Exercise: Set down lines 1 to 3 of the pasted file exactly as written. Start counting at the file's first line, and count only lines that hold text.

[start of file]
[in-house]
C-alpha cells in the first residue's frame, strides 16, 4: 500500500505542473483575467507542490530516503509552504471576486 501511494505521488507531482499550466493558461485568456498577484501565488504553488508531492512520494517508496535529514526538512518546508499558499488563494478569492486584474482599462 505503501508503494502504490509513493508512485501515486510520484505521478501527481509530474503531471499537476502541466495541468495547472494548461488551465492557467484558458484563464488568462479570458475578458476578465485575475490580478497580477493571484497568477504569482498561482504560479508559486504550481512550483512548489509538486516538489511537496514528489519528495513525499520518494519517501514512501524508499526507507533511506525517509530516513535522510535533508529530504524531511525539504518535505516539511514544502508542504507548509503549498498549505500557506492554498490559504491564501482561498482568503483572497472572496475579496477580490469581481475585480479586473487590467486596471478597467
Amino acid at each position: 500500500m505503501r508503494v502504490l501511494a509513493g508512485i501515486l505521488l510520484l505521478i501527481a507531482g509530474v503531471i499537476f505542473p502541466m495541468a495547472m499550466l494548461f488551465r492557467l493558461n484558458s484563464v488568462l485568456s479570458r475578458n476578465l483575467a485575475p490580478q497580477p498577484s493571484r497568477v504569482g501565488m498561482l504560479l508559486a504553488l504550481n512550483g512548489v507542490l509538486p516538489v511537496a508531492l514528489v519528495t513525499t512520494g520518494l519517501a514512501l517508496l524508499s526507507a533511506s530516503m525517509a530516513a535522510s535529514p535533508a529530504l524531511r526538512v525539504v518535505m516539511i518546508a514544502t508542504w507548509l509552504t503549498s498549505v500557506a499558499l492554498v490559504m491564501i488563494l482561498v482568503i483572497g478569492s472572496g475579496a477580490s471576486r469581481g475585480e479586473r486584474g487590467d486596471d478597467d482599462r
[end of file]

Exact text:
[in-house]
C-alpha cells in the first residue's frame, strides 16, 4: 500500500505542473483575467507542490530516503509552504471576486 501511494505521488507531482499550466493558461485568456498577484501565488504553488508531492512520494517508496535529514526538512518546508499558499488563494478569492486584474482599462 505503501508503494502504490509513493508512485501515486510520484505521478501527481509530474503531471499537476502541466495541468495547472494548461488551465492557467484558458484563464488568462479570458475578458476578465485575475490580478497580477493571484497568477504569482498561482504560479508559486504550481512550483512548489509538486516538489511537496514528489519528495513525499520518494519517501514512501524508499526507507533511506525517509530516513535522510535533508529530504524531511525539504518535505516539511514544502508542504507548509503549498498549505500557506492554498490559504491564501482561498482568503483572497472572496475579496477580490469581481475585480479586473487590467486596471478597467
Amino acid at each position: 500500500m505503501r508503494v502504490l501511494a509513493g508512485i501515486l505521488l510520484l505521478i501527481a507531482g509530474v503531471i499537476f505542473p502541466m495541468a495547472m499550466l494548461f488551465r492557467l493558461n484558458s484563464v488568462l485568456s479570458r475578458n476578465l483575467a485575475p490580478q497580477p498577484s493571484r497568477v504569482g501565488m498561482l504560479l508559486a504553488l504550481n512550483g512548489v507542490l509538486p516538489v511537496a508531492l514528489v519528495t513525499t512520494g520518494l519517501a514512501l517508496l524508499s526507507a533511506s530516503m525517509a530516513a535522510s535529514p535533508a529530504l524531511r526538512v525539504v518535505m516539511i518546508a514544502t508542504w507548509l509552504t503549498s498549505v500557506a499558499l492554498v490559504m491564501i488563494l482561498v482568503i483572497g478569492s472572496g475579496a477580490s471576486r469581481g475585480e479586473r486584474g487590467d486596471d478597467d482599462r